When New Zealanders head to the polls on Saturday they will decide whether to elect 61-year-old Judith Collins, leader of the center-right National Party — or give progressive 40-year-old Ardern a second term as Prime Minister.
“There’s an expectation that it’s Labour’s election to lose,” said Claire Timperley, a New Zealand politics lecturer at Victoria University in Wellington.
It’s fair to say that Collins has taken on a challenge.
She’s the third leader of her party this year, taking the job three months before the election (her predecessor only lasted 53 days). More importantly, she’s up against Ardern, one of New Zealand’s most popular Prime Ministers — ever.
Ardern’s approval ratings soared during the coronavirus pandemic
after her government took early measures to contain the outbreak, including announcing a nationwide lockdown when there were only 102 confirmed cases
. New Zealand has reported 25 coronavirus deaths.
Covid-19 has loomed large this election, with an outbreak in August delaying polling by a month.
A record number of people have cast their vote early, with experts saying that the
high level of early voting was likely due to Covid-19 fears. As of Wednesday, more than 1.6 million people
, or 46%
of enrolled voters, had already voted at polling booths around the country, including Collins and Ardern.
And Covid-19 featured heavily in election debates. Ardern has pitched her party as a strong, stable government that can keep people safe. Collins argues that her pro-business party is better placed to handle the pandemic’s economic fallout.
Crusher vs kindness
In some ways, the two women who could be New Zealand’s next Prime Minister couldn’t be more different.
Ardern has built a reputation for not dabbling in dirty politics and won praise around the world for her empathetic responses to crises, including the 2019 Christchurch mosque shooting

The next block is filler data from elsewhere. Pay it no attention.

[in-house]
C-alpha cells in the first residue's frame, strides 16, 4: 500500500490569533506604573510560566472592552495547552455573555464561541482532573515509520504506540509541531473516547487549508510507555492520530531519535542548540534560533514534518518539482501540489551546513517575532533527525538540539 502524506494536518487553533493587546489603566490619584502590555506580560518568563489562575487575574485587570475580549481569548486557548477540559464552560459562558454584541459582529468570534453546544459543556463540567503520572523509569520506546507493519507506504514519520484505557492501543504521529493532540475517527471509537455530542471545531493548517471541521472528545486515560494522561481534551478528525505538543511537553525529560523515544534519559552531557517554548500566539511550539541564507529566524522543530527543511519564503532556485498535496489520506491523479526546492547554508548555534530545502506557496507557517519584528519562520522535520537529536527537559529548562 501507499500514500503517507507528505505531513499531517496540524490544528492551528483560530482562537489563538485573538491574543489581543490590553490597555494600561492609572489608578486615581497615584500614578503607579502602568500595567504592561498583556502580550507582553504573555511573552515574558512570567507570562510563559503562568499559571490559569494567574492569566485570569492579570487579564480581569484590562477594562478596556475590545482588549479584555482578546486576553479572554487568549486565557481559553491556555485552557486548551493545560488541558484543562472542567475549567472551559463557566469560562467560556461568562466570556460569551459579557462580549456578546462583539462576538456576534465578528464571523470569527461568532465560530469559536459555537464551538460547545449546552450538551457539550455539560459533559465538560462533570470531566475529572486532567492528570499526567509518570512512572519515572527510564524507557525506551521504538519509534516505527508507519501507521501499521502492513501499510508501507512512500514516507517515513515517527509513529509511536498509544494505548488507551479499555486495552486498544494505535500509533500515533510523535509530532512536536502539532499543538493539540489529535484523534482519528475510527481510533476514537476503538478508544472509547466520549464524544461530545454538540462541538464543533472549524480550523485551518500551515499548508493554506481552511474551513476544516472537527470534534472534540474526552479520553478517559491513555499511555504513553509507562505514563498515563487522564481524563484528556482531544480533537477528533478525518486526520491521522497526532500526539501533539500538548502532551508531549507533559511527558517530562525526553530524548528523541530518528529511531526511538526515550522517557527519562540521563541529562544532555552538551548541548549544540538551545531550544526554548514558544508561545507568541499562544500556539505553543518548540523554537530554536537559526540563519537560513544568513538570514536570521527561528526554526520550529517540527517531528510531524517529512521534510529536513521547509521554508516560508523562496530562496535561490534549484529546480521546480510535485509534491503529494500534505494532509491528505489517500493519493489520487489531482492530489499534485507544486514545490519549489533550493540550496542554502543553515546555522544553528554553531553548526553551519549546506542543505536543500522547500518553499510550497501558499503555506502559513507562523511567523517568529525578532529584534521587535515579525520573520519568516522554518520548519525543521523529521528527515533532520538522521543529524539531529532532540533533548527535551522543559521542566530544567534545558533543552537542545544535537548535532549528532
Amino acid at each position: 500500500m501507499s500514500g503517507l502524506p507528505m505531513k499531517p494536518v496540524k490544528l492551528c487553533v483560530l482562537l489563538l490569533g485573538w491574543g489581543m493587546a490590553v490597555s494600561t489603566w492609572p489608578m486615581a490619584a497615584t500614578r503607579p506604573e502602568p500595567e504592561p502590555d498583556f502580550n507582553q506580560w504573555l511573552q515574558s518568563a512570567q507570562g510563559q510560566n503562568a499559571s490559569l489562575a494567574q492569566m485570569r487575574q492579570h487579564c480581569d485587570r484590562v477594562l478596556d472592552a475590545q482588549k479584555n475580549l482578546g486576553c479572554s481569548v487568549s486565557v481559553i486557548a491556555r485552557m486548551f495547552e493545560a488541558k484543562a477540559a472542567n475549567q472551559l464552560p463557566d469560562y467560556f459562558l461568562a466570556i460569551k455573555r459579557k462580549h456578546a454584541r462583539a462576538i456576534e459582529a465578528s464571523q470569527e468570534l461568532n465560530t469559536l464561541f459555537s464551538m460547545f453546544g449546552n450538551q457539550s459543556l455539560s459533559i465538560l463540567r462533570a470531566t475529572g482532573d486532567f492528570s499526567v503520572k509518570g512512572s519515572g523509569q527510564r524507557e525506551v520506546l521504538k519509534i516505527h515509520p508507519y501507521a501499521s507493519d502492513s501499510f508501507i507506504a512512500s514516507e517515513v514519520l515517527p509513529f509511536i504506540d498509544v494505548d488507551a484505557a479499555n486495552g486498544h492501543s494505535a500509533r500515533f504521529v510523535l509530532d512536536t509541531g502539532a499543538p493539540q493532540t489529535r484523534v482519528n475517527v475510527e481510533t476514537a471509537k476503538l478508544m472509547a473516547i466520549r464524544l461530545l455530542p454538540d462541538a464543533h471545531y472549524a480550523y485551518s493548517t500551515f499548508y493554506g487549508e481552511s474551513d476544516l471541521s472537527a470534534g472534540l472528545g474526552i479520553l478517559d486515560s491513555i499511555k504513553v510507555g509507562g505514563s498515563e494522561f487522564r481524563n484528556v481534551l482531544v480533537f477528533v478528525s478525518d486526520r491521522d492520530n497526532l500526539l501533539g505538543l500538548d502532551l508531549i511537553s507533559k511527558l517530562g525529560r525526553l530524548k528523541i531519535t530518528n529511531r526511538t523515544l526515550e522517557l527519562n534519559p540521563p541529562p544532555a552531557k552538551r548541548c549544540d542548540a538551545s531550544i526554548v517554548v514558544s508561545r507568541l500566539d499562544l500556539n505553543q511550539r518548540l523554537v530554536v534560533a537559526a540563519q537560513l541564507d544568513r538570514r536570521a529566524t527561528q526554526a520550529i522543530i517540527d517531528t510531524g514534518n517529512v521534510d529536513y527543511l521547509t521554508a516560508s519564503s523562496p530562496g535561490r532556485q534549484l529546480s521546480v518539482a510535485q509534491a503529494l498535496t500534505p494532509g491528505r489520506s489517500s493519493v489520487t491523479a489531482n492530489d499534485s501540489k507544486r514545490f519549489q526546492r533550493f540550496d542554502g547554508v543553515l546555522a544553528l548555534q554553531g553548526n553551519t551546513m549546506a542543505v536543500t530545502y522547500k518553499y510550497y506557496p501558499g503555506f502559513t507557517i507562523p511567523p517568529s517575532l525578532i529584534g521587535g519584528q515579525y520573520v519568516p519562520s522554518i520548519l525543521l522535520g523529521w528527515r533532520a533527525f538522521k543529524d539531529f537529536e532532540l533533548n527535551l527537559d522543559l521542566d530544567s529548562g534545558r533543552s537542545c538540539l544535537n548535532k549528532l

that left 51 people dead. She’s a former Mormon
who emphasizes kindness — her book published this year is called “I Know This to be True: Jacinda Ardern on Kindness, Empathy and Strength.”
Collins, meanwhile, is a practicing Christian
known for her tough policies and sharp quips — and is no stranger to controversy. She resigned
from her role as Justice Minister in 2014 after allegedly being involved in a campaign to undermine
the then-director of the Serious Fraud Office, but was later exonerated by a government inquiry. “I’m really grateful that the truth has come out,” she said at the time, according to a Radio New Zealand report
She was also accused of a conflict of interest after visiting the Shanghai offices of dairy company Oravida, which her husband was a director of, during a taxpayer-funded ministerial trip to China. Collins said she would be more careful
about the risk of potential conflicts of interest in the future. Her book, also released this year, sums up the difference between the two leaders nicely: it’s called “Pull No Punches: Memoir of a Political Survivor.”
CNN reached out to both Ardern and Collins, but was not granted interviews prior to publication.
Collins grew up in rural New Zealand, in a tiny settlement called Walton only a short drive from Ardern’s hometown,…